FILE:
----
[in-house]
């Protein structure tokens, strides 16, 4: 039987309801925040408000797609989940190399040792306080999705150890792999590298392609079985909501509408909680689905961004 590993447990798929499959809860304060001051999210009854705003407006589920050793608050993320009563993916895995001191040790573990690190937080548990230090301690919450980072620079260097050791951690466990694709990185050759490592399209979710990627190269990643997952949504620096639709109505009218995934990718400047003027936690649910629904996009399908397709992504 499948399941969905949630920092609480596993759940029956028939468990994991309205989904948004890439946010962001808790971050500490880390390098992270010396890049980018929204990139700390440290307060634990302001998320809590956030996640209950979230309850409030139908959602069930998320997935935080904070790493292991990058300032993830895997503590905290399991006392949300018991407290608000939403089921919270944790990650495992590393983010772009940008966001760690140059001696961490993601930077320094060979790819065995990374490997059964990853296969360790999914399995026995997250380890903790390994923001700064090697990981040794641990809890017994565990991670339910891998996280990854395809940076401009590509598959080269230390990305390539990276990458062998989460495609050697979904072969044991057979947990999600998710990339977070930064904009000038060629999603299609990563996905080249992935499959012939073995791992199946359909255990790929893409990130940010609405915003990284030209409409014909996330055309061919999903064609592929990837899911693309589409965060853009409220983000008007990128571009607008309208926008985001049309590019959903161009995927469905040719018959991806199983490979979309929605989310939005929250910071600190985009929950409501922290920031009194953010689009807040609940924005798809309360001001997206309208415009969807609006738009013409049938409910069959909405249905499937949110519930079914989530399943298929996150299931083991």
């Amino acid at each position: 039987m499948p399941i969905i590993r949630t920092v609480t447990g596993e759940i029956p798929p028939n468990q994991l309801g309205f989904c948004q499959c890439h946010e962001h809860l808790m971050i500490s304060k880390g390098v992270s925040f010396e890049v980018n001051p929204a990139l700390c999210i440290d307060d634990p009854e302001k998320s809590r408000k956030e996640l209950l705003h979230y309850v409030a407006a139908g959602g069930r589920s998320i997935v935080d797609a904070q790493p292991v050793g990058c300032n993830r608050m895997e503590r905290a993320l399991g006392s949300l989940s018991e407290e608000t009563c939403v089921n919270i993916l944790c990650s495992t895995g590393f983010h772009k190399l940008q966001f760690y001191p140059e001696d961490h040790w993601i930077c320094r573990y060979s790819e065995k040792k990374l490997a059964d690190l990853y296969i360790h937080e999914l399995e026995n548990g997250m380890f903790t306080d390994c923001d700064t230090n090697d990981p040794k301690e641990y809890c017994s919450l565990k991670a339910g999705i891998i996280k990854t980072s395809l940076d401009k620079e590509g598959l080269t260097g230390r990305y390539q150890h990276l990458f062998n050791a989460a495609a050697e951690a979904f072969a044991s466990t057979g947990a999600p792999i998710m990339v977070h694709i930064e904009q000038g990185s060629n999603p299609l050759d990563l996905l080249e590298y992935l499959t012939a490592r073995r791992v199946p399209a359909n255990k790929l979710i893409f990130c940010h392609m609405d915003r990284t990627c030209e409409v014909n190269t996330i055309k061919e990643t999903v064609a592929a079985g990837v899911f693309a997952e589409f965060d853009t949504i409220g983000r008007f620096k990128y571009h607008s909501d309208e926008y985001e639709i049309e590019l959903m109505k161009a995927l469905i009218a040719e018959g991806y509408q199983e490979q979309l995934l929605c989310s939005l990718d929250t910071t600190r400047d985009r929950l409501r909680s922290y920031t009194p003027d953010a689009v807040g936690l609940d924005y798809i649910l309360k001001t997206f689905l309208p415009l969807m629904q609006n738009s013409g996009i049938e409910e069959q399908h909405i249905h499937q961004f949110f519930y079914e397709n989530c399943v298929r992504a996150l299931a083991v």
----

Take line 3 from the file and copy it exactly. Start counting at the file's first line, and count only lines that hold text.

């Amino acid at each position: 039987m499948p399941i969905i590993r949630t920092v609480t447990g596993e759940i029956p798929p028939n468990q994991l309801g309205f989904c948004q499959c890439h946010e962001h809860l808790m971050i500490s304060k880390g390098v992270s925040f010396e890049v980018n001051p929204a990139l700390c999210i440290d307060d634990p009854e302001k998320s809590r408000k956030e996640l209950l705003h979230y309850v409030a407006a139908g959602g069930r589920s998320i997935v935080d797609a904070q790493p292991v050793g990058c300032n993830r608050m895997e503590r905290a993320l399991g006392s949300l989940s018991e407290e608000t009563c939403v089921n919270i993916l944790c990650s495992t895995g590393f983010h772009k190399l940008q966001f760690y001191p140059e001696d961490h040790w993601i930077c320094r573990y060979s790819e065995k040792k990374l490997a059964d690190l990853y296969i360790h937080e999914l399995e026995n548990g997250m380890f903790t306080d390994c923001d700064t230090n090697d990981p040794k301690e641990y809890c017994s919450l565990k991670a339910g999705i891998i996280k990854t980072s395809l940076d401009k620079e590509g598959l080269t260097g230390r990305y390539q150890h990276l990458f062998n050791a989460a495609a050697e951690a979904f072969a044991s466990t057979g947990a999600p792999i998710m990339v977070h694709i930064e904009q000038g990185s060629n999603p299609l050759d990563l996905l080249e590298y992935l499959t012939a490592r073995r791992v199946p399209a359909n255990k790929l979710i893409f990130c940010h392609m609405d915003r990284t990627c030209e409409v014909n190269t996330i055309k061919e990643t999903v064609a592929a079985g990837v899911f693309a997952e589409f965060d853009t949504i409220g983000r008007f620096k990128y571009h607008s909501d309208e926008y985001e639709i049309e590019l959903m109505k161009a995927l469905i009218a040719e018959g991806y509408q199983e490979q979309l995934l929605c989310s939005l990718d929250t910071t600190r400047d985009r929950l409501r909680s922290y920031t009194p003027d953010a689009v807040g936690l609940d924005y798809i649910l309360k001001t997206f689905l309208p415009l969807m629904q609006n738009s013409g996009i049938e409910e069959q399908h909405i249905h499937q961004f949110f519930y079914e397709n989530c399943v298929r992504a996150l299931a083991v």